Posted in Motherhood, Religion

Worries

“And say to the believing women that they should lower their gaze and guard their modesty; and that they should not display their beauty and ornaments except what must ordinarily appear thereof; that they should draw their veils over their bosoms and not display their beauty except to their husbands…” (Holy Qur’an 24:31)

Eight years ago when I made the decision to wear my hijab, there was a certain worry that came with the decision; I lived in a society where very few Muslims existed and out of those Muslims, none of them wore the hijab full time. I already stood out as a black girl in a predominantly white community. So, as you can imagine, wearing my hijab was not the easiest decision. As anyone would, I worried about how people would see me and relate with me. However, it was a decision and a way of life that I had thought long and hard about and I was ready to commit to, regardless of society’s views.

Fast forward to a couple of months after having my daughter… My mum returned from Nigeria with various gifts for us including the smallest hijabs for my daughter. I thought they were the cutest things, especially as they made her chubby baby face look even chubbier. I also saw it as an opportunity to introduce the hijab to her at an early age hoping that when she came to make the commitment at a later age, it would be much easier for her than it was for me. Just like every mother, I wanted to set her up to succeed in every aspect of life and it felt good to think this was another step towards achieving that. As far as I was concerned, it wasn’t any different from emphasising the use of ‘please’ and ‘thank you’ at a young age so that she hopefully grew up to be courteous.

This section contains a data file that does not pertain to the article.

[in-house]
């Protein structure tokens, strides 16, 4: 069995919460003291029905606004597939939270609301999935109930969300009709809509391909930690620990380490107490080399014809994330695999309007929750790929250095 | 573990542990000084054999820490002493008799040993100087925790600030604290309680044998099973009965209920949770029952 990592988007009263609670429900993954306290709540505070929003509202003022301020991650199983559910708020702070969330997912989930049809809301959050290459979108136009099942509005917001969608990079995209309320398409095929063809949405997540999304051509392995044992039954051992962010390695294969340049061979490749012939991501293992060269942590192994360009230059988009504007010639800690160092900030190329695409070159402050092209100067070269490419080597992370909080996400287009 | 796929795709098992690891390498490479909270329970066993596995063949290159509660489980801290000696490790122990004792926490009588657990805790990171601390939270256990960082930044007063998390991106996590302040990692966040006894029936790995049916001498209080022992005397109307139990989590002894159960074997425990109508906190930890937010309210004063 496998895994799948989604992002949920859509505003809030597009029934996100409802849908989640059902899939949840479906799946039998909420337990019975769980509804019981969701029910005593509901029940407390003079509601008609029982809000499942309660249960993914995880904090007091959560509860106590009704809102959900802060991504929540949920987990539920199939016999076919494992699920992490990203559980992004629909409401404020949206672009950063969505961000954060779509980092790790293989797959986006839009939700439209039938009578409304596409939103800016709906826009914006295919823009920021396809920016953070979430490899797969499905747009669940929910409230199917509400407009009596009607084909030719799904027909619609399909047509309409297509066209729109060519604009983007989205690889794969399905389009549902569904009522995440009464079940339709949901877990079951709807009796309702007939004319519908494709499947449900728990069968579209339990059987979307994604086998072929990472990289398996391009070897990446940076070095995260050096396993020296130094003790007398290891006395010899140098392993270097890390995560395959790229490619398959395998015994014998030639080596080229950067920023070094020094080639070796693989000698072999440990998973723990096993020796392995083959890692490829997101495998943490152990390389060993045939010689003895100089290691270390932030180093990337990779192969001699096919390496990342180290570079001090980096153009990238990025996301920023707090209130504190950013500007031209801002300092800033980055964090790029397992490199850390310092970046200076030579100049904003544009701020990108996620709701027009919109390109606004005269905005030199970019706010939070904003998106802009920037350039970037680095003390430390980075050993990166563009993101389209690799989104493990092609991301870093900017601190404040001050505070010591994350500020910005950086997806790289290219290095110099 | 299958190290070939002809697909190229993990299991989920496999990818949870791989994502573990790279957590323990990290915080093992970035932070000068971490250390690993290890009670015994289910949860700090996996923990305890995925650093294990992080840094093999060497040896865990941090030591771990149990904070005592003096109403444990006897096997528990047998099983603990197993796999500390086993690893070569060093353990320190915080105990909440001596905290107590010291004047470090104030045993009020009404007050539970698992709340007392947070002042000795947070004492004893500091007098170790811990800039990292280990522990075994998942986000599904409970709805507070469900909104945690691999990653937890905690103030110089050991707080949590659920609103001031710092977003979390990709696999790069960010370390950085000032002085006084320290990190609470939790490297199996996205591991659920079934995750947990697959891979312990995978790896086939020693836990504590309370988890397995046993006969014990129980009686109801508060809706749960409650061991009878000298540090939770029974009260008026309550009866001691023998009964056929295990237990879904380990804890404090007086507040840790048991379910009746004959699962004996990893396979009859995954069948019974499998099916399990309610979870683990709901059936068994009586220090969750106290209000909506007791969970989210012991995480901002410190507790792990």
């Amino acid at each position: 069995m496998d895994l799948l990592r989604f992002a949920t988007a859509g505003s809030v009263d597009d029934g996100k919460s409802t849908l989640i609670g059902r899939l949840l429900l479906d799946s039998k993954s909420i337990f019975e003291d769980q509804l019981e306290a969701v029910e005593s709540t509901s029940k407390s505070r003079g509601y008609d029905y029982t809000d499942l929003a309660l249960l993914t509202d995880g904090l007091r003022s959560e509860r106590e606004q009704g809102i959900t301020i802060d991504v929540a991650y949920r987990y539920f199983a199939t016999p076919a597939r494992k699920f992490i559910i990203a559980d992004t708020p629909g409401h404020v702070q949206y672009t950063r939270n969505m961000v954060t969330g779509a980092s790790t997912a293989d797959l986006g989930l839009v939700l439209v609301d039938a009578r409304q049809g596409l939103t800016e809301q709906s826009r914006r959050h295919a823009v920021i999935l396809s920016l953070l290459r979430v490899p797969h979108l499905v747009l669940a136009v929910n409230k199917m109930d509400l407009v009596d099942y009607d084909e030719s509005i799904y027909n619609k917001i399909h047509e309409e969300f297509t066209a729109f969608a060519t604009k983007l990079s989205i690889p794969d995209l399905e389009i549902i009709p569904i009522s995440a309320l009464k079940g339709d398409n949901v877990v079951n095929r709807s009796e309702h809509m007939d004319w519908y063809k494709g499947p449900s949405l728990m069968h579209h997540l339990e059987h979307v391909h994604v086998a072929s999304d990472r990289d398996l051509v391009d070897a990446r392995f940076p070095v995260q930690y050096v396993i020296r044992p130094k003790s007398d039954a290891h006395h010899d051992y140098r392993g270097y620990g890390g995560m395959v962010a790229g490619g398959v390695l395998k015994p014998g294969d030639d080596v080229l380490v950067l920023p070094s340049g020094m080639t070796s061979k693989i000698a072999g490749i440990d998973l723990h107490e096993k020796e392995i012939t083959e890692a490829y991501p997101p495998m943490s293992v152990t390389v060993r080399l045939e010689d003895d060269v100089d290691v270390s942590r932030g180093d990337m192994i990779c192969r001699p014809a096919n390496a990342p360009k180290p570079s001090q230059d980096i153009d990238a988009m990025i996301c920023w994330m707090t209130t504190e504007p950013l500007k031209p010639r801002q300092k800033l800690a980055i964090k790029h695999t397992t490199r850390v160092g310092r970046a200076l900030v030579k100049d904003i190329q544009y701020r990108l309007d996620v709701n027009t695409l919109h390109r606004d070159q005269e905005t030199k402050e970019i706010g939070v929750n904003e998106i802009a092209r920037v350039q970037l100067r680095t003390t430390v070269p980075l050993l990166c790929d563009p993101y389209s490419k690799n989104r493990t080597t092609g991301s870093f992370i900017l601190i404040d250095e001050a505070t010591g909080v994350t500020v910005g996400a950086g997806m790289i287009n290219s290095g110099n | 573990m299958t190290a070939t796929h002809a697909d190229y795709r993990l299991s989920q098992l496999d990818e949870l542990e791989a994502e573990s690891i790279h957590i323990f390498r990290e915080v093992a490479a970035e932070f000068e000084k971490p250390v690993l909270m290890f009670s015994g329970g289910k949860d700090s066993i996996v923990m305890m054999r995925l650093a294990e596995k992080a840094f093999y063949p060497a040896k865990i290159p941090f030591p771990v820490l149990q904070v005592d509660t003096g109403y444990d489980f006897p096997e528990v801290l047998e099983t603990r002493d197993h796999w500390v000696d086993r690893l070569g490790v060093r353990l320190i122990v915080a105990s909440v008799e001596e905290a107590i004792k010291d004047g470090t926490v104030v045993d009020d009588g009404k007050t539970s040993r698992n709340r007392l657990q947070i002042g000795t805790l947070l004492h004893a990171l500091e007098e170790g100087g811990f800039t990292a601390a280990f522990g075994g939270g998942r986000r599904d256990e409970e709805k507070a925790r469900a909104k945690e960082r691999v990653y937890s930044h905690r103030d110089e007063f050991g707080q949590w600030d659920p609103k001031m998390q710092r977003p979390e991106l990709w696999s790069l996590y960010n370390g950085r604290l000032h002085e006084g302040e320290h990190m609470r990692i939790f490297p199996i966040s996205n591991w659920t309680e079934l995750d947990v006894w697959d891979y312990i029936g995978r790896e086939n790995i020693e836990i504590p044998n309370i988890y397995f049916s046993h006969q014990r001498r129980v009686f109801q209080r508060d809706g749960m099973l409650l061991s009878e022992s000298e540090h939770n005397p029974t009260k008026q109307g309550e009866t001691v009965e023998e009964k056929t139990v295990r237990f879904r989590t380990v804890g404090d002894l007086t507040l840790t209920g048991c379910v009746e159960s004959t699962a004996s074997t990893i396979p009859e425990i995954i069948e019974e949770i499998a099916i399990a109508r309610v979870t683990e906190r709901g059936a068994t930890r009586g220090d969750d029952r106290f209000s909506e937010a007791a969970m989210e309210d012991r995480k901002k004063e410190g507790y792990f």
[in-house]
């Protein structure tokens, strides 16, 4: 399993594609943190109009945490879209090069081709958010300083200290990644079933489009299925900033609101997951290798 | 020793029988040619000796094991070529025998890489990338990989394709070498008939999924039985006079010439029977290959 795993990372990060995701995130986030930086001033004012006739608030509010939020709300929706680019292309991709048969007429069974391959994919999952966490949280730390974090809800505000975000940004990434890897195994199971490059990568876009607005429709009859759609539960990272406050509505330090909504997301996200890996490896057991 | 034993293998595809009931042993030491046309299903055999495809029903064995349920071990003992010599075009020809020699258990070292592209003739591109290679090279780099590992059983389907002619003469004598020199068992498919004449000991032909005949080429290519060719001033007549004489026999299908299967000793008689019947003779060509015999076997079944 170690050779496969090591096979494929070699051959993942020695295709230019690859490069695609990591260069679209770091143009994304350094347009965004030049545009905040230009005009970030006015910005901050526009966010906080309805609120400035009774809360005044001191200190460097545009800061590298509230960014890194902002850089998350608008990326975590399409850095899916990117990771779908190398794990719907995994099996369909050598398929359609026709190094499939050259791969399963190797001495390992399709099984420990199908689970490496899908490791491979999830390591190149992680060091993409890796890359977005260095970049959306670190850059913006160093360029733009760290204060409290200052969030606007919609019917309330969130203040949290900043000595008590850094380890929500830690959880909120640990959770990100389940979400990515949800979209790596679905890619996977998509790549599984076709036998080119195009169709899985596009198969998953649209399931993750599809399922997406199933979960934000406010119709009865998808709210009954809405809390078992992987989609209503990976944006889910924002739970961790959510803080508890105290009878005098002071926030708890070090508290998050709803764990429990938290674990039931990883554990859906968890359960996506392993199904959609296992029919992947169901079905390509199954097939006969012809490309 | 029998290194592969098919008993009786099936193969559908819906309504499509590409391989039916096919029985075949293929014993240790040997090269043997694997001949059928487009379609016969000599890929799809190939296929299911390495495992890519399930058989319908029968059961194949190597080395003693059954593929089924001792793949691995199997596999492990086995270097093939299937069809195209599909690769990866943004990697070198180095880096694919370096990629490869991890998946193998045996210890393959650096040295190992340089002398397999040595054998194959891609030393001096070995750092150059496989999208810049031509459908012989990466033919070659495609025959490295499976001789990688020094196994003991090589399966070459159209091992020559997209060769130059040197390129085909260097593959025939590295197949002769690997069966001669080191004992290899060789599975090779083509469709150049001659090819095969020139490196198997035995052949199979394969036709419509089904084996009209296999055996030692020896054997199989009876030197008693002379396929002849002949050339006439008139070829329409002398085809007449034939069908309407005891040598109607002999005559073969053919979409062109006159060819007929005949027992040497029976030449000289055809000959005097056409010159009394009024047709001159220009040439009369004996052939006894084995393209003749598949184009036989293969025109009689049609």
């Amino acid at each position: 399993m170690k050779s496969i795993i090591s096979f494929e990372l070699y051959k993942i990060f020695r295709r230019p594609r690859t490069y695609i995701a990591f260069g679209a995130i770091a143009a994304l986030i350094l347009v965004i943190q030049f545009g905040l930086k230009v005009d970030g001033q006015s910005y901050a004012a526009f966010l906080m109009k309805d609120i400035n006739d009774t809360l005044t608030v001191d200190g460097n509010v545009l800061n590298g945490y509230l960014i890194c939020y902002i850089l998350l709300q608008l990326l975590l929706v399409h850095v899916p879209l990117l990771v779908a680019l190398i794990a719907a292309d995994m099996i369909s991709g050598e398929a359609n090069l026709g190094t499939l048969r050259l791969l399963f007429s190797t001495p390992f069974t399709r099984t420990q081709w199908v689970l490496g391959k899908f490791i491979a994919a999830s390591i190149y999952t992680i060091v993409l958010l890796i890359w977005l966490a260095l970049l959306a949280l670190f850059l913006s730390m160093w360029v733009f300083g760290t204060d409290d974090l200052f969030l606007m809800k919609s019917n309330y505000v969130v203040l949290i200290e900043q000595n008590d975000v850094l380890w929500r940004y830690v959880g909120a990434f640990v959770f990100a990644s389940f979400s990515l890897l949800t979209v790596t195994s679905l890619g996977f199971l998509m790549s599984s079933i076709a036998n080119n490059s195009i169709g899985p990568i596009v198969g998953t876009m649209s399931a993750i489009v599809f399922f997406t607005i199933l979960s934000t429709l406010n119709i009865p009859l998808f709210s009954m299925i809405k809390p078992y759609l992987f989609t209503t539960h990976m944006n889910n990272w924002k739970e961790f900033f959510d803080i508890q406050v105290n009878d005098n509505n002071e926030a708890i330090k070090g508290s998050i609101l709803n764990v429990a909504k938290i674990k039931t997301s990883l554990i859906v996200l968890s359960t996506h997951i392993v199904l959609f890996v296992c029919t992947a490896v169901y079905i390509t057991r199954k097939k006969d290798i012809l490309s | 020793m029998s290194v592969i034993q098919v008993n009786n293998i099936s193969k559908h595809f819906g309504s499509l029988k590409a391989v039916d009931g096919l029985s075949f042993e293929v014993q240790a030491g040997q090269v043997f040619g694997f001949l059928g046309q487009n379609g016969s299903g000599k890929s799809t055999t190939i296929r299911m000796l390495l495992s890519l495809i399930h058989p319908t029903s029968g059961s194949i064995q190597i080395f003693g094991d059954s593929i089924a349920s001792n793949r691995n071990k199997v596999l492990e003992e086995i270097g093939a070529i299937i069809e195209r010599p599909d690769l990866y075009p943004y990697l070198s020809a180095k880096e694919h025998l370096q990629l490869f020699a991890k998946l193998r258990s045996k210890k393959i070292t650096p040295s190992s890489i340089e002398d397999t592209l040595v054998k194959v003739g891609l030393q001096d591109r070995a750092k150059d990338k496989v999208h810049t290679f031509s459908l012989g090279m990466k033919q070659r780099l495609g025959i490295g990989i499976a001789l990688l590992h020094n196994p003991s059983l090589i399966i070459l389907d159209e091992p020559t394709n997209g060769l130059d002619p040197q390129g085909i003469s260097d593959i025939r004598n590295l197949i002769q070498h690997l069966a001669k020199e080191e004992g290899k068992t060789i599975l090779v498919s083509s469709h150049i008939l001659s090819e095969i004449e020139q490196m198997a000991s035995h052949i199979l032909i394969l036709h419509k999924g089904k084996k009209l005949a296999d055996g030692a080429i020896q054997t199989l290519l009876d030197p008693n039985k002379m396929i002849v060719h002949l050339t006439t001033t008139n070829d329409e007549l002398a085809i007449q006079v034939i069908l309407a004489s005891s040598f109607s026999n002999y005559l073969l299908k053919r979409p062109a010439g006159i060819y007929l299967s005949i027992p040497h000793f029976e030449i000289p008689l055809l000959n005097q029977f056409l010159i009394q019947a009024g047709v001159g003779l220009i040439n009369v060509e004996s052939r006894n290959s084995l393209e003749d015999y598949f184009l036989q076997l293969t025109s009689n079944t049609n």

Every time we went out, I’d dress my daughter up and made sure she had a matching hijab to her outfit. At the time, I didn’t really have a lot of places to go aside from the familiar places within the Nigerian Muslim community; mosque, visiting family and friends. These places were my safe haven; they were filled with people who knew the true meaning behind the hijab and understood my intentions for my daughter without me having to explain myself. And just like me, they all thought she looked cute in her hijab and liked the idea of getting her accustomed to it in the hopes that it’d make life easier for her.

Things changed when I ventured outside of my safe haven. That morning, we had a doctor’s appointment and as usual, I got my daughter ready making sure that her hijab matched her outfit. As I parked the car and struggled to get the car seat out of the car, I couldn’t help but feel like I did eight years ago when I first left my house wearing a hijab. I was worried. I worried about how my baby might suddenly be viewed because she was dressed differently. I almost wanted to take it off but this was an important step for me. This was a step I’d hope that my daughter would take one day. If I was too scared to take it myself, how could I expect her to do the same?

To my surprise, everyone that came in contact with her saw just how amazing she was (and still is). They saw what I saw; a beautiful and smiley baby girl. Those that commented on her hijab had nothing but positive things to say about it. Like me, they appreciated the fact that it matched her outfit and actually thought she looked ‘cute’ in it. They especially loved the little diamantes that were attached to it. I immediately felt at ease and all my worries were almost forgotten.